Jeff Quast

Software Engineer

Automation and pty(4)

Terminal Programming with Python series 1: Automation and pty(4)

Introduction

Any command-line UNIX interface may be automated.

This article will demonstrate the use of pseudo-terminals, which cause programs to believe they are attached to a terminal, even when they are not!

At first, fooling programs into beleiving they are attached to a terminal may not seem useful, but it is used in a wide variety of software solutions. This programming technique is indespensible in automation and testing fields.

The case of color ls(1)

The command ls -G displays files with colors on OSX and FreeBSD only when standard input is attached to a terminal. When using the subprocess module, we will not see any of these qualities:

import subprocess
print(subprocess.check_output(['ls', '-G', '/dev']))

With an explicit -G parameter, the output of this program is still colorless. This quick example shows that some programs behave differently when attached to a terminal.

Interactive

Furthermore, some programs are only interactive when attached to a terminal. The python executable is an example of this. When we run python directly from a terminal, we receive an interactive REPL:

$ python
Python 3.5.0 (default, Oct 28 2015, 21:00:27)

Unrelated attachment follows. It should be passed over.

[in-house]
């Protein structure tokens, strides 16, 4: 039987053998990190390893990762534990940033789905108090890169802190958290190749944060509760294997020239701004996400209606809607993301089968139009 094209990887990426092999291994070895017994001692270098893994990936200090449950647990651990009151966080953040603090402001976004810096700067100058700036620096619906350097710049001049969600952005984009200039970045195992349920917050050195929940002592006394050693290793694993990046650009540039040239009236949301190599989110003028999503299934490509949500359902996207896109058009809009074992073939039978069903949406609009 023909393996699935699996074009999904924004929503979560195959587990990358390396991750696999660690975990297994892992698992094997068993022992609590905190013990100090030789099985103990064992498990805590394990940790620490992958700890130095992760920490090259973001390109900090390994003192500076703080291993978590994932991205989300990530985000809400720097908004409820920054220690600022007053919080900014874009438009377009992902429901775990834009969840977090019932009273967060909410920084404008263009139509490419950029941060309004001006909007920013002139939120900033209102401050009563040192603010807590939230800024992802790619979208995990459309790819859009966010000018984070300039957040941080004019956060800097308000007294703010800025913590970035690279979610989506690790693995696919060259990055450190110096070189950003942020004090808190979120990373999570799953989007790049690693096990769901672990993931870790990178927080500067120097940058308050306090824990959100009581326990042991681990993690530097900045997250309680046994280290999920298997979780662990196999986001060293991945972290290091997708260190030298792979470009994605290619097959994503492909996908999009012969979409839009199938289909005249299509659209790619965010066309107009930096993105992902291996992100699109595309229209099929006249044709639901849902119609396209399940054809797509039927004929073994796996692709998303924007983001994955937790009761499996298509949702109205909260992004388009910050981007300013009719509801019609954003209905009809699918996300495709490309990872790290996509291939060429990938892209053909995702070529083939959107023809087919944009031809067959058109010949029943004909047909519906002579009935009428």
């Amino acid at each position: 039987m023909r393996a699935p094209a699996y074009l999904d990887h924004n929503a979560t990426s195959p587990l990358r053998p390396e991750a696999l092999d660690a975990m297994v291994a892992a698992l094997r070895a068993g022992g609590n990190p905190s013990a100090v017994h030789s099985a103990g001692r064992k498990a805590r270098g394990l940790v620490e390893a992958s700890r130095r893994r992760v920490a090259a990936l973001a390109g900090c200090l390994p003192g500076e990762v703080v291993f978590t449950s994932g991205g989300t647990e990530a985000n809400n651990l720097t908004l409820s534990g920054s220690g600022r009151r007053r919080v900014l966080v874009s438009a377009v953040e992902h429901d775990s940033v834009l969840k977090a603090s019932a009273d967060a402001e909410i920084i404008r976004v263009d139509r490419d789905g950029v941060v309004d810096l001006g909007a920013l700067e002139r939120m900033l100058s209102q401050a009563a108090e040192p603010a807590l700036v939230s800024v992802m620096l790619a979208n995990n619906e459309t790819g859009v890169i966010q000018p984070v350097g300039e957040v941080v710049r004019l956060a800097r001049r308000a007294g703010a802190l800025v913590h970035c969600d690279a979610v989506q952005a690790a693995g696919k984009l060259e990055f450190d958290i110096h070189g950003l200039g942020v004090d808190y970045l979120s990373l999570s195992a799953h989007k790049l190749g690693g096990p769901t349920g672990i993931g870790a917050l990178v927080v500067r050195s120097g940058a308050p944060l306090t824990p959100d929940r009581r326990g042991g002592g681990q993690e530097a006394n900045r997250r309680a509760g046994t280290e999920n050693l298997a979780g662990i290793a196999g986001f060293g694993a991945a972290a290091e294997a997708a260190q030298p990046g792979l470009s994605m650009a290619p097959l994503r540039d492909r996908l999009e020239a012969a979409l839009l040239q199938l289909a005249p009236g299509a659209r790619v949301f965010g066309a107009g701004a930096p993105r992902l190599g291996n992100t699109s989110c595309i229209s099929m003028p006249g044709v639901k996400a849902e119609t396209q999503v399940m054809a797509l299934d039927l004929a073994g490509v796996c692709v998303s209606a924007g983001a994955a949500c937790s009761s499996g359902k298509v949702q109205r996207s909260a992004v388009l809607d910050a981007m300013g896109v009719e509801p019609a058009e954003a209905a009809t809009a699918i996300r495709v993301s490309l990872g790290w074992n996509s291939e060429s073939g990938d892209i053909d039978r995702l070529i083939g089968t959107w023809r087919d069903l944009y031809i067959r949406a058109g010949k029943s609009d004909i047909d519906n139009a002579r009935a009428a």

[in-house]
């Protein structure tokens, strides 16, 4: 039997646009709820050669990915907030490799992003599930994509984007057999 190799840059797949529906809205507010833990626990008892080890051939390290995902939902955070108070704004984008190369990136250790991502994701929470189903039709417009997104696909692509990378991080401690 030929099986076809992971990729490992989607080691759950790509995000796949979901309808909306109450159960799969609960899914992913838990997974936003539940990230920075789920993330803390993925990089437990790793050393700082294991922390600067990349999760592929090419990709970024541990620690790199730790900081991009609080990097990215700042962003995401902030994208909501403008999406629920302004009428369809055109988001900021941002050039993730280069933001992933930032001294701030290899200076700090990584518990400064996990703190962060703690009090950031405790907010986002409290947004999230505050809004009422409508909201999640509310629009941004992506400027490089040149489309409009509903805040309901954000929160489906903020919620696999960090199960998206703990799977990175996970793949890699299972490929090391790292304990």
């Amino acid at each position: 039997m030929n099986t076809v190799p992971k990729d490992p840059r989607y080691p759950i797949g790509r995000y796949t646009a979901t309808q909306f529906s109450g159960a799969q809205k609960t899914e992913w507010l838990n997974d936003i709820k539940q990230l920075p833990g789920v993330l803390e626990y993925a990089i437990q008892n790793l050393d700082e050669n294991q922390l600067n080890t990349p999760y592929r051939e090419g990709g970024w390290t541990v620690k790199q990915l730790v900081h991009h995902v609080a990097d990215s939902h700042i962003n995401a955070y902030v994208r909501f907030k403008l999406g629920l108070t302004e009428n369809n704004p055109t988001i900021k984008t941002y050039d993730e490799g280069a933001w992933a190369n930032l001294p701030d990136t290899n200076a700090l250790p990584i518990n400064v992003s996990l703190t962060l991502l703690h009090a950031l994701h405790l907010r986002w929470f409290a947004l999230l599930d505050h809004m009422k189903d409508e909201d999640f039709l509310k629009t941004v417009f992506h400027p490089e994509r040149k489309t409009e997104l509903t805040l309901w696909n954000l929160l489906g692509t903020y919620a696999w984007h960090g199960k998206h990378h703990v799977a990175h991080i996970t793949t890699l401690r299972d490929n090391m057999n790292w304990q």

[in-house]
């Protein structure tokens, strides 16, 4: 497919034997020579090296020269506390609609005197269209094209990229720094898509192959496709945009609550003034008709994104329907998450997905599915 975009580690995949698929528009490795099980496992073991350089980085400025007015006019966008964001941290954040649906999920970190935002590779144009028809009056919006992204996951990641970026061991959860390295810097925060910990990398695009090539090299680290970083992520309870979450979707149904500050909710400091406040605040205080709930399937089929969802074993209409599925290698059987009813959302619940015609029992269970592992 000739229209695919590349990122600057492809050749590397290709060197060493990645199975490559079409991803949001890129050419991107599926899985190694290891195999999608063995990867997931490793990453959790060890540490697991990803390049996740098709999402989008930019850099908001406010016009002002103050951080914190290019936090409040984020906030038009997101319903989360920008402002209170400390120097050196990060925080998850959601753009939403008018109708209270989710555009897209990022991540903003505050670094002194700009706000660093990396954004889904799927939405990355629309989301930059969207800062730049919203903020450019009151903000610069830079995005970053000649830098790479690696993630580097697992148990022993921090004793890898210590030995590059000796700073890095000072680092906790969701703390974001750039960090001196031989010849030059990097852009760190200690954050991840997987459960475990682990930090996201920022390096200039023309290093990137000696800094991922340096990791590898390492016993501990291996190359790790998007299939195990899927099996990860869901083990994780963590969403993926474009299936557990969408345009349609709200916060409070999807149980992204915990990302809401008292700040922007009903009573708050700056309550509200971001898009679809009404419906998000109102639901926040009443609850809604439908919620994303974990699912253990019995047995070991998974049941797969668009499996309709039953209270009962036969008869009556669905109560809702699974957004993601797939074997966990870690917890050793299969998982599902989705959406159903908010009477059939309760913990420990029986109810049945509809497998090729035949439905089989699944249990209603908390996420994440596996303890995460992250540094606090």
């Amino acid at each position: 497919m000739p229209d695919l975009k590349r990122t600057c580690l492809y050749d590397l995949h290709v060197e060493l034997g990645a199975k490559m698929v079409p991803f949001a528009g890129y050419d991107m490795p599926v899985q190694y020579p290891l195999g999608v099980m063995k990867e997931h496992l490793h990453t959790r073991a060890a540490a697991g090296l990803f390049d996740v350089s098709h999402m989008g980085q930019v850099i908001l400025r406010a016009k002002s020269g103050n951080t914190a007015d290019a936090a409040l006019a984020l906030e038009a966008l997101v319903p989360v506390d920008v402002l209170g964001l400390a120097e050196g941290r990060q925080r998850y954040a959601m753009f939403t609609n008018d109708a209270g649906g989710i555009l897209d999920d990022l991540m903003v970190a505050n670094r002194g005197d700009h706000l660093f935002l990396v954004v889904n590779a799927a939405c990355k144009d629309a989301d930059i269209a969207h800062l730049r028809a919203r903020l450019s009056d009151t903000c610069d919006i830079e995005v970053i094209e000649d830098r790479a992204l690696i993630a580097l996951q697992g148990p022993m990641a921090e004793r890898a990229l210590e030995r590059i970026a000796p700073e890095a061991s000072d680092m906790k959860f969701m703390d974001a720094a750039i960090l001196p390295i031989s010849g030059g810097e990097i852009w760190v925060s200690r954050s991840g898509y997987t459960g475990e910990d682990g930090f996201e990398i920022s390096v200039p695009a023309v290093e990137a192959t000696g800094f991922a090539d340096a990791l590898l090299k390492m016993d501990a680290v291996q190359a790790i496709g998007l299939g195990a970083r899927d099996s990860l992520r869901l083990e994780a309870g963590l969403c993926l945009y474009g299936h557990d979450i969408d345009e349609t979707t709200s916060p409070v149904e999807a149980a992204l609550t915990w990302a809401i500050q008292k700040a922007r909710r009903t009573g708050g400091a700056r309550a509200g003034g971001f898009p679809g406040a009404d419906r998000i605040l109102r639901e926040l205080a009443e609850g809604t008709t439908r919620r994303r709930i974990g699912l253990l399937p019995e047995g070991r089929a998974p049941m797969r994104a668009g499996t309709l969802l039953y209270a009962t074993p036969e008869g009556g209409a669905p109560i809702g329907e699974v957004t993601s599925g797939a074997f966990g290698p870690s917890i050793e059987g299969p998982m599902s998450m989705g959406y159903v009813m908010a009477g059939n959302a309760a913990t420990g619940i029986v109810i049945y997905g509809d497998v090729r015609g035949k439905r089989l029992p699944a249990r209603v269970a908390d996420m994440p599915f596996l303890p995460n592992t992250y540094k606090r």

[GCC 4.2.1 Compatible Apple LLVM 7.0.0 (clang-700.1.76)] on darwin
Type "help", "copyright", "credits" or "license" for more information.
>>> print(4+4)
8
>>> exit()

If we run these commands by piping them to standard input, it will not display such decorators, demonstrated here using the standard shell:

$ printf 'print(2+2)\nexit()' | python
4

And strangely enough, executing Python from Python, using the subprocess module demonstrates the same output:

import subprocess, sys
python = subprocess.Popen(
    sys.executable, stdin=subprocess.PIPE,
    stdout=subprocess.PIPE, stderr=subprocess.PIPE)
print(python.communicate(input=b"print(2+2)\nexit()"))

(b'4\n', b'')

With a keyboard attached, a terminal may be expected to provide input at any non-determinate future time. Programs such as python test whether any of the standard file descriptors (stdin, stdout, stderr) are attached to a terminal to conditionally offer this behaviour.

We can reproduce this conditional check of isatty(3) easily from shell:

$ python -c 'import sys,os;print(os.isatty(sys.stdin.fileno()))'
True

$ echo | python -c 'import sys,os;print(os.isatty(sys.stdin.fileno()))'
False

As stdin is piped, this fails the test for isatty(3) test.

Cheating isatty(3)

The remainder of this article will focus on tricking isatty(3) into returning True even when the standard descriptors are not actually terminal. This peculiar behavior begins by a call to the standard python pty.fork function. This behaves exactly as os.fork, except that a pseudo terminal (pty(4)) is wedged between the child and parent process.

Why is this useful? Let's examine some programs that make use of pty(4) and fork(2) to explain for themselves: